Friday, January 22, 2016

Pestaño: 100th birth anniversary of Paul Keres

THE World Chess Federation has declared 2016 as the year of Paul Keres, the great Estonian grandmaster who would have turned 100 last Jan. 7.
Keres died in 1975 at the age of 59 from a heart attack. He was given a state funeral and more than 100,000 were in attendance.
He has long been considered a national hero and was even voted Estonia’s Sportsman of the 20th Century. Though long considered one of the world’s strongest players, Keres never became a world champion.
Born in the city of Narva, Estonia (then a part of the Russian Empire), Keres was introduced to chess by his father and his older brother, Harald, and had a natural affinity for the game of strategy almost from the start. Keres became a three-time Estonian schoolboy champion, in 1930, 1932, and 1933.
Keres narrowly missed a chance at a world championship match on five occasions. He won the 1938 AVRO tournament, which led to negotiations for a title match against champion Alexander Alekhine, but the match never took place due to World War II. After the war, Keres was runner-up in the Candidate’s Tournament on four consecutive occasions.
Due to these and other strong results, many chess historians consider Keres the strongest player never to become world champion. He was nicknamed “Paul the Second”, “The Eternal Second” and “The Crown Prince of Chess.”
He was one of the very few players who had a plus record against Capablanca. He also had plus records against World Champions Euwe and Tal, and equal records against Smyslov, Petrosian and Anatoly Karpov. In his long career, he played no fewer than 10 world champions. He beat every world champion from Capablanca through Bobby Fischer (his two games with Karpov were drawn), making him the only player ever to beat nine undisputed world champions.
He wrote a number of chess books, including a well-regarded, deeply annotated collection of his best games, “Grandmaster of Chess”, “The Art of the Middle Game,” and “Practical Chess Endings.” All three books are still considered among the best of their kind for aspiring masters and experts. He also wrote several tournament books, including an important account of the 1948 World Championship Match Tournament.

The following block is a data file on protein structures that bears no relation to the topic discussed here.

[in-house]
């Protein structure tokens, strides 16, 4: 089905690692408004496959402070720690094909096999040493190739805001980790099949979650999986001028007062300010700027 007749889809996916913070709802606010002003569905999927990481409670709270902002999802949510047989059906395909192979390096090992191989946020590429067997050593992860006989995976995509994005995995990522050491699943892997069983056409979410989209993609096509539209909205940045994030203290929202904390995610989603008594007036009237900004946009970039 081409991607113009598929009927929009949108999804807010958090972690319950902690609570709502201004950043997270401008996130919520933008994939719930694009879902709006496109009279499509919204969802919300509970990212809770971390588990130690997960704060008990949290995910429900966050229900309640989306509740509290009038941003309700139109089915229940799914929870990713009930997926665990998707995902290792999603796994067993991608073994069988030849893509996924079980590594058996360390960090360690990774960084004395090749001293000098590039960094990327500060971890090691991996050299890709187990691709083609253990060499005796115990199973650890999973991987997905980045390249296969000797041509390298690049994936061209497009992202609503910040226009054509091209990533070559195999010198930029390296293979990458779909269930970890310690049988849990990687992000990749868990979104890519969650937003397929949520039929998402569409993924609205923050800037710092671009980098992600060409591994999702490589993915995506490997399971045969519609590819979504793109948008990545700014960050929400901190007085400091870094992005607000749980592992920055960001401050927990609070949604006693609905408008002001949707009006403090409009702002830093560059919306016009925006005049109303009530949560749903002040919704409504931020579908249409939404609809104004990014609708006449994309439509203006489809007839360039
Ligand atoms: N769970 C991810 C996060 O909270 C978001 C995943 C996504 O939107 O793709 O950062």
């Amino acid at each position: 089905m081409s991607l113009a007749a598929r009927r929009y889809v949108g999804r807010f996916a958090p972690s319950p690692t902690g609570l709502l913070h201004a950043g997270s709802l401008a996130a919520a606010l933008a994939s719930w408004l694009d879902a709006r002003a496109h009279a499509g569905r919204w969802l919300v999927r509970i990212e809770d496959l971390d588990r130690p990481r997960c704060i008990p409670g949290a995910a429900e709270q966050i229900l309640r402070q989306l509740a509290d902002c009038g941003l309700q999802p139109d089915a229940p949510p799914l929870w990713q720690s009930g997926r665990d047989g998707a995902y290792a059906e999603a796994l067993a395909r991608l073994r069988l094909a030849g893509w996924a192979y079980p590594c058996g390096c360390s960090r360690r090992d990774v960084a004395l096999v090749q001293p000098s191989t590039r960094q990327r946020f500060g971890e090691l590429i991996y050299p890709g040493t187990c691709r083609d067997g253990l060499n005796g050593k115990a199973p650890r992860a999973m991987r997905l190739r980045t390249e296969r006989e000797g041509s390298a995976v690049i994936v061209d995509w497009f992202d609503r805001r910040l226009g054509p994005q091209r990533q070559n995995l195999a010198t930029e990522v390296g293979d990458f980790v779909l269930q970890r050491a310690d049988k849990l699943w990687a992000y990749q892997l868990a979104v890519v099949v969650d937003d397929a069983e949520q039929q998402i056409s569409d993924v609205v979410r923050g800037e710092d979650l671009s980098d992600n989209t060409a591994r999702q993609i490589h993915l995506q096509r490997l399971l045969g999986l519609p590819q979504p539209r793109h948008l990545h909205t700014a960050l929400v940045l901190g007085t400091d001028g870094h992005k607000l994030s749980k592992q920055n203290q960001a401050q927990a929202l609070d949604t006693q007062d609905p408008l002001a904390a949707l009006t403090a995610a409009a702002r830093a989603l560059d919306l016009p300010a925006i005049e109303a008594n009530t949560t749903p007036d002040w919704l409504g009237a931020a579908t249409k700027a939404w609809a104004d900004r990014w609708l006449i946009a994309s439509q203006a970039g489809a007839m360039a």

He is the only chess player in the world whose portrait has been on a banknote. Also, on the occasion of his 100th birthday the Bank of Estonia issued a 2-Euro-coin showing the image of the Estonian grandmaster. A stamp has also been issued.
Several Estonian cities have streets named after him. There are monuments to Keres in Pärnu and Tallinn, and in 2016, a monument will be built in his birthplace Narva. Many books have been written about his life and games, there are also several plays and movies about Keres.
There is a Paul Keres Memorial Tournament played in his honor and usually takes place in Vancouver, Canada and Tallinn, Estonia.
An annual international chess tournament has been held in Tallinn every other year since 1969. Keres won this tournament in 1971 and 1975. Starting in 1977 after Keres’ death, it has been called the Paul Keres Memorial Tournament. From 1991, the tournament has been held yearly and has changed into a rapid event. From 1999, this tournament also had a women’s section.
In the past twenty years, apart from this rapid tournament, several other memorial tournaments have been played in honour of Keres.
In 1975, Keres won a tournament in Vancouver. It was his last tournament he would ever play in, as on his way back to his native Estonia, he died from a heart attack. There has been an annual memorial tournament in Vancouver ever since.

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